Wanting further answers, I considered how to get them. Seven hours later, at the start of practice, my light bulb went on. While the boys were stretching, I called Hank over.

“What’s up, Coach?” he asked, in his usual breezy manner. “Did I do something wrong?”

“No, no,” I said, with a smile. “Quite the contrary. I just wanted to let you know you were our MVP last night.”

“Nah,” he said, grinning. “Derek was.” He referred to our flashy African-American point guard, a scholarship student from Brooklyn. “The only reason I scored twenty-eight was, Derek had twelve assists.”

“You’re both good.” I smiled again, trying not to overdo it. “Oh, and I want you to thank your father for me, for last night.”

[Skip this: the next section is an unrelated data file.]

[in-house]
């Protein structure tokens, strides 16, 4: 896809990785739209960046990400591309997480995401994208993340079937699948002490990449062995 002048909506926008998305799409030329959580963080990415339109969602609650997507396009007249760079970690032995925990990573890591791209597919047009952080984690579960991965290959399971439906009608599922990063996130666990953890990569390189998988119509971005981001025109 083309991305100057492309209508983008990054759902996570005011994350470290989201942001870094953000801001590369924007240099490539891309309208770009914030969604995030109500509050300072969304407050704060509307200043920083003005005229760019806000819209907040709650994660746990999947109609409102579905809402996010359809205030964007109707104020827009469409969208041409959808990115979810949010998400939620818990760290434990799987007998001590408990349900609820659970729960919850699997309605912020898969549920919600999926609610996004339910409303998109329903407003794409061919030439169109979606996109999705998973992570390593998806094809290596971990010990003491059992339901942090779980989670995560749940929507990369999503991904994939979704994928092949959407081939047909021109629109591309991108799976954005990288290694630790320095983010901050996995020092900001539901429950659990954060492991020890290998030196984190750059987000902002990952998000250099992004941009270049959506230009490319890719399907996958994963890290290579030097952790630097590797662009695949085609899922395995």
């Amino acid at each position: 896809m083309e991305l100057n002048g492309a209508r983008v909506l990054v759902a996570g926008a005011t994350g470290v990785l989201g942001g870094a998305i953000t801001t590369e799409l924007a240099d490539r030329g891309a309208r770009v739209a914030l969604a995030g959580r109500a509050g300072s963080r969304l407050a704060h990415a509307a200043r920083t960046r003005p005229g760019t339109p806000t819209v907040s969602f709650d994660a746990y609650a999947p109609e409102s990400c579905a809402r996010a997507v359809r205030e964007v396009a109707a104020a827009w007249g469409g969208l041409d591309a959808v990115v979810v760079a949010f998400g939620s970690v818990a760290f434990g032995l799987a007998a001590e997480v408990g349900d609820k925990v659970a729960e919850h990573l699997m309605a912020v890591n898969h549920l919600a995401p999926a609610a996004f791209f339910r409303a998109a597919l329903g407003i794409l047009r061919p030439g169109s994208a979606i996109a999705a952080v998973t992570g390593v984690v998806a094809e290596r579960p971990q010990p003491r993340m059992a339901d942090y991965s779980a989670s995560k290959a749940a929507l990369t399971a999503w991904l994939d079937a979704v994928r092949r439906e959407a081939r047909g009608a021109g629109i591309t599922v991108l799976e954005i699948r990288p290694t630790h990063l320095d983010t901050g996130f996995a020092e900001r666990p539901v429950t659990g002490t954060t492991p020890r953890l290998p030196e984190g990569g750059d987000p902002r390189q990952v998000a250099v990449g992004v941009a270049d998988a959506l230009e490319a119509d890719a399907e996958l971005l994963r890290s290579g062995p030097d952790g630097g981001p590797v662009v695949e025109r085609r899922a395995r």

He looked puzzled. “What … for screaming at you after you chewed me out? Which I completely deserved?”

“No, for what happened –and didn’t happen—on my way home.” He looked even more puzzled. “Tell your dad Coach thanks him for what didn’t happen on the way home. Can you remember that?”


I sent him back out onto the floor, blew my whistle, and we started lay-up drills.


The next afternoon, I waited for Hank to approach me with his dad’s response. But he didn’t. All through practice –a good one– I waited. Then, as the boys were heading for the showers, I called him over again.

“Well?” I asked. “What did he say?”

Again, he looked puzzled. “Wha…”

“What did your dad say when you told him I thanked him?”

He gave a nervous little laugh. “He didn’t say anything. He, uh, just looked surprised.”

The boy had obviously forgotten my request, but I decided to drop the matter. “No harm, no foul,” I said, not sure, myself, of what I meant. And that was that.